Story time: I was talking to my in-laws on the day of the Mexico-Uruguay Copa America game about the U.S. Men's National Team's Copa-opening loss to Colombia. I told them how before the game, the dominant narrative was that the U.S. could really make waves and yes, that included beating Colombia, who just didn't seem that great this tournament, at least heading into it.
Then, of course, Colombia bossed the U.S. 2-0, and the narrative instantly turned to "Well, look, Colombia is the third-best team in the world, ok? That's almost impossible for the U.S. to beat them."
My in-laws, not U.S. fans, laughed and laughed at the instant about-face. And in the run-up to tonight's crucial quarterfinal in the Copa America Centenario, between the U.S. and Ecuador in Seattle (6:30 pm PT, FS1, UniMás, UDN), I see the opposite narrative being constructed: Watch out, U.S., because Ecuador is really good.
I have long admired and followed this Ecuadorian National Team, and have waited for them to make waves on the international stage for years. They have talent, no question, and the U.S. can certainly not take Ecuador lightly, because they are a team that is accustomed to the crucible of South American soccer, where every game is a grudge match with dire consequences.
Despite that, they are habitual underachievers in the Copa America. Yes, they should have won the group had they been correctly given a goal against Brazil that was waived off. But this is the first time they advanced to the knockout stage in seven Copa América tournaments. And yet, they qualified for three World Cups in that same span.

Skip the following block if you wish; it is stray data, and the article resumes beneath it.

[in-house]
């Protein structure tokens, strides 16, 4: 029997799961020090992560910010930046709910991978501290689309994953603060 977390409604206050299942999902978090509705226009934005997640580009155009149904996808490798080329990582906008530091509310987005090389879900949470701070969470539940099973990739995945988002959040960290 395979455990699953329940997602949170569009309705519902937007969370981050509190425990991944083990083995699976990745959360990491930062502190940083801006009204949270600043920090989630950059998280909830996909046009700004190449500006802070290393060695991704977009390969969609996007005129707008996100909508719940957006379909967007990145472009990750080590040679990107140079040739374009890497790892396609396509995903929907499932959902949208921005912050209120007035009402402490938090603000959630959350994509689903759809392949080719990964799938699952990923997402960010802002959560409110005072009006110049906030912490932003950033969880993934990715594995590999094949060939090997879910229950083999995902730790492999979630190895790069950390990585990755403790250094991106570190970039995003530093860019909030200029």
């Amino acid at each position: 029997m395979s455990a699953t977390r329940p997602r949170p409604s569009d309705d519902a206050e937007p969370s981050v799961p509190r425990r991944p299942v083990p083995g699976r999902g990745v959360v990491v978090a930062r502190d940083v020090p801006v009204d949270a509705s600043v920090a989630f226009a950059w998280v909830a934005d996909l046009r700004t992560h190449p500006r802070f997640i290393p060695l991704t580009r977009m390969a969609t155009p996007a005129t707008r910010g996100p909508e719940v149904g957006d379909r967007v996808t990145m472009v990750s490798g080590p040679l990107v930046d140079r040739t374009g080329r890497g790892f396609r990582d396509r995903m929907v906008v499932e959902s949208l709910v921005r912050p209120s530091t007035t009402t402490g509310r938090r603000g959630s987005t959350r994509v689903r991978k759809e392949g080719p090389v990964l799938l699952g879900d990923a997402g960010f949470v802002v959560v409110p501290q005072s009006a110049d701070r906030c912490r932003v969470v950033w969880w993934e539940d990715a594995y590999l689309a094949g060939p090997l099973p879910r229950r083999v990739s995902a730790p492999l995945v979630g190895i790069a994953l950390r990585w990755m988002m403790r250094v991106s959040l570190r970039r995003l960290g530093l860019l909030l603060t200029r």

In contrast, the U.S. don't have the weight of history on them. They beat an understrength Ecuador, yes, in a pre-Copa friendly, only with Darlington Nagbe's last-minute heroics, but beat them they did. This game is likely to be tight and probably won't feature a ton of goals, but despite the protestations, this is a game the U.S. can and should win.
I think the stories circulating about how good Ecuador is largely serve two purposes: informing more casual fans that while Ecuador isn't a powerhouse, they also aren't chopped liver, and preemptively setting the context for a U.S. loss. I don't think it's entirely conscious, but there's a bit of trying to avoid the confidence ahead of the Colombia game by taking a far more somber look at the Americans' chances.
But this is not the U.S. vs. Argentina, needing to have their best day ever and have the best gameplan possible in order to even have a chance. It is entirely within the USMNT's power to play their game and beat Ecuador, without having to pray to the soccer gods the best five players on the other team twist their ankles.
Truthfully, the winner of this game will likely have a brutal semifinal awaiting them, and this is effectively the tournament for both sides. Will the hosts step up, or wilt under the pressure? This is about as good as it gets for the U.S. in a knockout match-up at the Copa América, so they need to take advantage of the opportunity and win a very winnable match.
What do you think? Leave a comment below!